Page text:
The Auburn University Research Initiative in Cancer (AURIC), which is housed at the College of Veterinary Medicine, links collaborative scientists from across the university who are focused on cancer research and developing a greater understanding of cancer in its various forms. Key to its mission is developing better treatment methods that transcend veterinary medicine. Some of its work, in fact, is already being applied to human cancer medicine research.
Research underway through AURIC includes:
- “Nanoencapsulation to Enhance the Tumor Suppressing Effects of Checkpoint Inhibitors and Immunostimulants,” led by the Department of Chemical Engineering, Samuel Ginn College of Engineering;
- “Transcriptomic Analysis of Canine Tumors for Precision Medicine Applications,” led by the Scott-Ritchey Research Center at the College of Veterinary Medicine;
- “Mammaglobin — A Immunogenicity in Canine Mammary Cancer Vaccine Development,” led by the Department of Pathobiology in the College of Veterinary Medicine;
- “Racial Disparities in Glucose-Lowering Therapies use and Survival Outcomes Among Breast Cancer Patients with Co-Existing Type 2 Diabetes,” led by the Department of Health Outcomes Research and Policy, Harrison School of Pharmacy;
- “Cellulose Nanocrystal Cantilever Beam Array MEMS for Early Cancer Detection,” led by the Department of Chemical Engineering, Samuel Ginn College of Engineering;
- “Evaluation of Zoledronate for the Treatment of Canine Metastatic Osteosarcoma,” led by the Department of Clinical Sciences, College of Veterinary Medicine.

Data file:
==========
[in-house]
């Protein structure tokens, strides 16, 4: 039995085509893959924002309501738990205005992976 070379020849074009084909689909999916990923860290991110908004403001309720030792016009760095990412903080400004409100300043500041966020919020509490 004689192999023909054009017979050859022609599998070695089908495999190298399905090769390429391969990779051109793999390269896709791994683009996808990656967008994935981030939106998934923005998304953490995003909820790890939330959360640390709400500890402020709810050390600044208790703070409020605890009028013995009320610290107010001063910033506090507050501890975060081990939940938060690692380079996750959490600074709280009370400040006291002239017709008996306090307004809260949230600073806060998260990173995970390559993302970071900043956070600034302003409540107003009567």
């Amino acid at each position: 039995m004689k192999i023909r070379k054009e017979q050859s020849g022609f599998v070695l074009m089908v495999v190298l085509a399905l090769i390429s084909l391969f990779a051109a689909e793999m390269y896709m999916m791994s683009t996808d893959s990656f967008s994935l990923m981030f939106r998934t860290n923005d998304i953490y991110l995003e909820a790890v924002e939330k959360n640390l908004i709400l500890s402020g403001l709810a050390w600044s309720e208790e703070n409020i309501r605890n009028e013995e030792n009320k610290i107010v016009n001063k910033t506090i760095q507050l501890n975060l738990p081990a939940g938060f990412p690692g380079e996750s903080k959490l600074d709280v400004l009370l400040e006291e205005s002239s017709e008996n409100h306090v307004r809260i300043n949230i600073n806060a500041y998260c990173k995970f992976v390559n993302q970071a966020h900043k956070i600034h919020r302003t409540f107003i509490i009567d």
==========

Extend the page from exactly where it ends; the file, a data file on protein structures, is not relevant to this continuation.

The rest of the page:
AURIC also is conducting leading-edge research in osteosarcoma, the most common primary bone tumor found in dogs. It accounts for up to 85 percent of all malignancies originating in the skeleton. Osteosarcoma primarily occurs in middle aged to older dogs, with a median age of seven years. In humans, however, it is most often found in teenagers.
Chemotherapy used to treat osteosarcoma has not changed in the past 30 years, and research under the leadership of AURIC Director Dr. Bruce Smith, a professor in the CVM’s Department of Pathobiology at the Scott-Ritchey Research Center, and his colleagues seeks to improve that by using an oncolytic virus that attacks and kills cancer cells without harming healthy cells. Initial clinical trials in dogs with osteosarcoma showed promise and Dr. Smith and his group are now designing new and more potent second generation viruses.
His research is a collaboration with Andrew Hessel, a distinguished research scientist, formerly with Autodesk Inc. The team is working advance cancer treatment by tailoring the virus to each patient. Hessel’s research focuses on “synthetic biology,” essentially “printing” DNA, and in the process, customizing the strands, creating personalized oncolytic viruses.
While moving to human clinical trials with this method is still a ways off, Dr. Smith hopes that this method of customizing and printing viruses can be achieved within a year.
Dr. Nancy Merner has developed a cancer genetics research program at Auburn University’s College of Veterinary Medicine that focuses on identifying genetic risks of hereditary cancers. She is particularly interested in genes associated with an increased risk of breast cancer since more than 65 percent of hereditary breast cancer cases remain genetically unsolved, despite years of extensive research.
Investigators hypothesize that past breast cancer susceptibility gene discovery attempts were thwarted by genetic heterogeneity. Dr. Merner and her research team’s comparative oncology/genomics approach to breast cancer susceptibility gene discovery is unique and powerful.
The team takes a number of approaches in order to reduce heterogeneity in their search for breast cancer susceptibility genes. Two closely related, but distinct, breast cancer genetic studies are being conducted in parallel. Each research approach focuses on a different species, human and canine.
Her two distinct research focuses – a human hereditary cancer cohort and a canine mammary tumor cohort – are being independently studied to find susceptibility genes. Once a gene is found in one cohort, it can be examined and possibly validated in the other.